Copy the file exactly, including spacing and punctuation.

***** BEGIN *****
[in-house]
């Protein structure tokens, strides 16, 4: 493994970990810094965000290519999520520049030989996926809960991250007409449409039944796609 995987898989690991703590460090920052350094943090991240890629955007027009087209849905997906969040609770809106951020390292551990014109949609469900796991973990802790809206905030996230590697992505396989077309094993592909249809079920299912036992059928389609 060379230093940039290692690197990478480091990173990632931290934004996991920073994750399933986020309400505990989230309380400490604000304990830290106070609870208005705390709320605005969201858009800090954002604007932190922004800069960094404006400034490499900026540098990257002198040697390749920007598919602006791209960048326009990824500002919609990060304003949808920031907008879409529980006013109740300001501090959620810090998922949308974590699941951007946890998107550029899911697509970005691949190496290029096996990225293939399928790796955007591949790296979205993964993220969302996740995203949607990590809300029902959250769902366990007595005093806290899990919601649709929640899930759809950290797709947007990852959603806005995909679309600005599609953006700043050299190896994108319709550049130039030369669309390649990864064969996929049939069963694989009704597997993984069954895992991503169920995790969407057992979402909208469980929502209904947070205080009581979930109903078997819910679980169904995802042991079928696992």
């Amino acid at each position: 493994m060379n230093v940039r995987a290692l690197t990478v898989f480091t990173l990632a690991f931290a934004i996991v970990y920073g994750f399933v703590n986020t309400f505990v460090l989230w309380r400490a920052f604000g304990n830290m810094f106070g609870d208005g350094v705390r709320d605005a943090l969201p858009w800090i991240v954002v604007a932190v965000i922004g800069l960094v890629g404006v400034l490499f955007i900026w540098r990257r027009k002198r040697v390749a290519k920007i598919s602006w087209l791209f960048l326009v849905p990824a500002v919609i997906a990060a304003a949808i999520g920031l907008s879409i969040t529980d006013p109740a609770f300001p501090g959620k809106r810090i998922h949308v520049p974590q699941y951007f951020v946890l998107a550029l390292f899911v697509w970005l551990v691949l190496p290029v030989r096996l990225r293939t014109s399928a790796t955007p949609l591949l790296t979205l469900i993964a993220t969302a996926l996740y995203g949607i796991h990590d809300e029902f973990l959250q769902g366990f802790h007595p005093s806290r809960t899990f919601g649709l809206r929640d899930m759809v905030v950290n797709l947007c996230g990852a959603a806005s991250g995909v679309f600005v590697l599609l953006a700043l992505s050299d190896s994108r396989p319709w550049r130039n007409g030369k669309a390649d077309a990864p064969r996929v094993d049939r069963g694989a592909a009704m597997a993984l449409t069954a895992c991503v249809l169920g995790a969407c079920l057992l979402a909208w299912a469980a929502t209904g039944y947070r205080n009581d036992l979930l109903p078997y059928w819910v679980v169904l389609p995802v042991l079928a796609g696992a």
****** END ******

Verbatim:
[in-house]
């Protein structure tokens, strides 16, 4: 493994970990810094965000290519999520520049030989996926809960991250007409449409039944796609 995987898989690991703590460090920052350094943090991240890629955007027009087209849905997906969040609770809106951020390292551990014109949609469900796991973990802790809206905030996230590697992505396989077309094993592909249809079920299912036992059928389609 060379230093940039290692690197990478480091990173990632931290934004996991920073994750399933986020309400505990989230309380400490604000304990830290106070609870208005705390709320605005969201858009800090954002604007932190922004800069960094404006400034490499900026540098990257002198040697390749920007598919602006791209960048326009990824500002919609990060304003949808920031907008879409529980006013109740300001501090959620810090998922949308974590699941951007946890998107550029899911697509970005691949190496290029096996990225293939399928790796955007591949790296979205993964993220969302996740995203949607990590809300029902959250769902366990007595005093806290899990919601649709929640899930759809950290797709947007990852959603806005995909679309600005599609953006700043050299190896994108319709550049130039030369669309390649990864064969996929049939069963694989009704597997993984069954895992991503169920995790969407057992979402909208469980929502209904947070205080009581979930109903078997819910679980169904995802042991079928696992």
């Amino acid at each position: 493994m060379n230093v940039r995987a290692l690197t990478v898989f480091t990173l990632a690991f931290a934004i996991v970990y920073g994750f399933v703590n986020t309400f505990v460090l989230w309380r400490a920052f604000g304990n830290m810094f106070g609870d208005g350094v705390r709320d605005a943090l969201p858009w800090i991240v954002v604007a932190v965000i922004g800069l960094v890629g404006v400034l490499f955007i900026w540098r990257r027009k002198r040697v390749a290519k920007i598919s602006w087209l791209f960048l326009v849905p990824a500002v919609i997906a990060a304003a949808i999520g920031l907008s879409i969040t529980d006013p109740a609770f300001p501090g959620k809106r810090i998922h949308v520049p974590q699941y951007f951020v946890l998107a550029l390292f899911v697509w970005l551990v691949l190496p290029v030989r096996l990225r293939t014109s399928a790796t955007p949609l591949l790296t979205l469900i993964a993220t969302a996926l996740y995203g949607i796991h990590d809300e029902f973990l959250q769902g366990f802790h007595p005093s806290r809960t899990f919601g649709l809206r929640d899930m759809v905030v950290n797709l947007c996230g990852a959603a806005s991250g995909v679309f600005v590697l599609l953006a700043l992505s050299d190896s994108r396989p319709w550049r130039n007409g030369k669309a390649d077309a990864p064969r996929v094993d049939r069963g694989a592909a009704m597997a993984l449409t069954a895992c991503v249809l169920g995790a969407c079920l057992l979402a909208w299912a469980a929502t209904g039944y947070r205080n009581d036992l979930l109903p078997y059928w819910v679980v169904l389609p995802v042991l079928a796609g696992a």